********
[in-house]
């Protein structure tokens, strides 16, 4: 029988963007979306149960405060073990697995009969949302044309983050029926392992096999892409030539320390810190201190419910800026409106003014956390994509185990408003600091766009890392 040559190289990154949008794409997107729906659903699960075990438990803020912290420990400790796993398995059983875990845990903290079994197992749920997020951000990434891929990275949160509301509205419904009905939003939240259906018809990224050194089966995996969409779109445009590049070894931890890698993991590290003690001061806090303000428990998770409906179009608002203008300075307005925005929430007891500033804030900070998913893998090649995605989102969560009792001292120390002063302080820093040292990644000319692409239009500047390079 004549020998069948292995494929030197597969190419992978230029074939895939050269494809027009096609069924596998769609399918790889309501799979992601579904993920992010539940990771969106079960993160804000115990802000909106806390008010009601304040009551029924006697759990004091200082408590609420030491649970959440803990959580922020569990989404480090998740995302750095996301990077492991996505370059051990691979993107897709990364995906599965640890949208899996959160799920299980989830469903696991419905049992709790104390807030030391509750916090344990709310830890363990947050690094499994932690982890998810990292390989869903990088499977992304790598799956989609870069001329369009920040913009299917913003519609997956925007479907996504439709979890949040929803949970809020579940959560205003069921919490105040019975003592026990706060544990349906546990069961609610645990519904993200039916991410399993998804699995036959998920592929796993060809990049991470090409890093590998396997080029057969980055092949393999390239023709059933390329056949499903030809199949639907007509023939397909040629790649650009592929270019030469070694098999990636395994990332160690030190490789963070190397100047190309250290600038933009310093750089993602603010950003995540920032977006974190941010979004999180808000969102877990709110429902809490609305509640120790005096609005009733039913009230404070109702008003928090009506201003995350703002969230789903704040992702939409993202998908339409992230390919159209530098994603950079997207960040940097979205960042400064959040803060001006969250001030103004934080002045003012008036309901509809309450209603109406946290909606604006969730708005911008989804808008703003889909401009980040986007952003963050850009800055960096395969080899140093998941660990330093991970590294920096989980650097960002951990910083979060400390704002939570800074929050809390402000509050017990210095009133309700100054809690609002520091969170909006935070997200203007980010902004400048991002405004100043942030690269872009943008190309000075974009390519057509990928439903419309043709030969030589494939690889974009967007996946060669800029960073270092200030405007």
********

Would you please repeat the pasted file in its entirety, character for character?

[in-house]
């Protein structure tokens, strides 16, 4: 029988963007979306149960405060073990697995009969949302044309983050029926392992096999892409030539320390810190201190419910800026409106003014956390994509185990408003600091766009890392 040559190289990154949008794409997107729906659903699960075990438990803020912290420990400790796993398995059983875990845990903290079994197992749920997020951000990434891929990275949160509301509205419904009905939003939240259906018809990224050194089966995996969409779109445009590049070894931890890698993991590290003690001061806090303000428990998770409906179009608002203008300075307005925005929430007891500033804030900070998913893998090649995605989102969560009792001292120390002063302080820093040292990644000319692409239009500047390079 004549020998069948292995494929030197597969190419992978230029074939895939050269494809027009096609069924596998769609399918790889309501799979992601579904993920992010539940990771969106079960993160804000115990802000909106806390008010009601304040009551029924006697759990004091200082408590609420030491649970959440803990959580922020569990989404480090998740995302750095996301990077492991996505370059051990691979993107897709990364995906599965640890949208899996959160799920299980989830469903696991419905049992709790104390807030030391509750916090344990709310830890363990947050690094499994932690982890998810990292390989869903990088499977992304790598799956989609870069001329369009920040913009299917913003519609997956925007479907996504439709979890949040929803949970809020579940959560205003069921919490105040019975003592026990706060544990349906546990069961609610645990519904993200039916991410399993998804699995036959998920592929796993060809990049991470090409890093590998396997080029057969980055092949393999390239023709059933390329056949499903030809199949639907007509023939397909040629790649650009592929270019030469070694098999990636395994990332160690030190490789963070190397100047190309250290600038933009310093750089993602603010950003995540920032977006974190941010979004999180808000969102877990709110429902809490609305509640120790005096609005009733039913009230404070109702008003928090009506201003995350703002969230789903704040992702939409993202998908339409992230390919159209530098994603950079997207960040940097979205960042400064959040803060001006969250001030103004934080002045003012008036309901509809309450209603109406946290909606604006969730708005911008989804808008703003889909401009980040986007952003963050850009800055960096395969080899140093998941660990330093991970590294920096989980650097960002951990910083979060400390704002939570800074929050809390402000509050017990210095009133309700100054809690609002520091969170909006935070997200203007980010902004400048991002405004100043942030690269872009943008190309000075974009390519057509990928439903419309043709030969030589494939690889974009967007996946060669800029960073270092200030405007």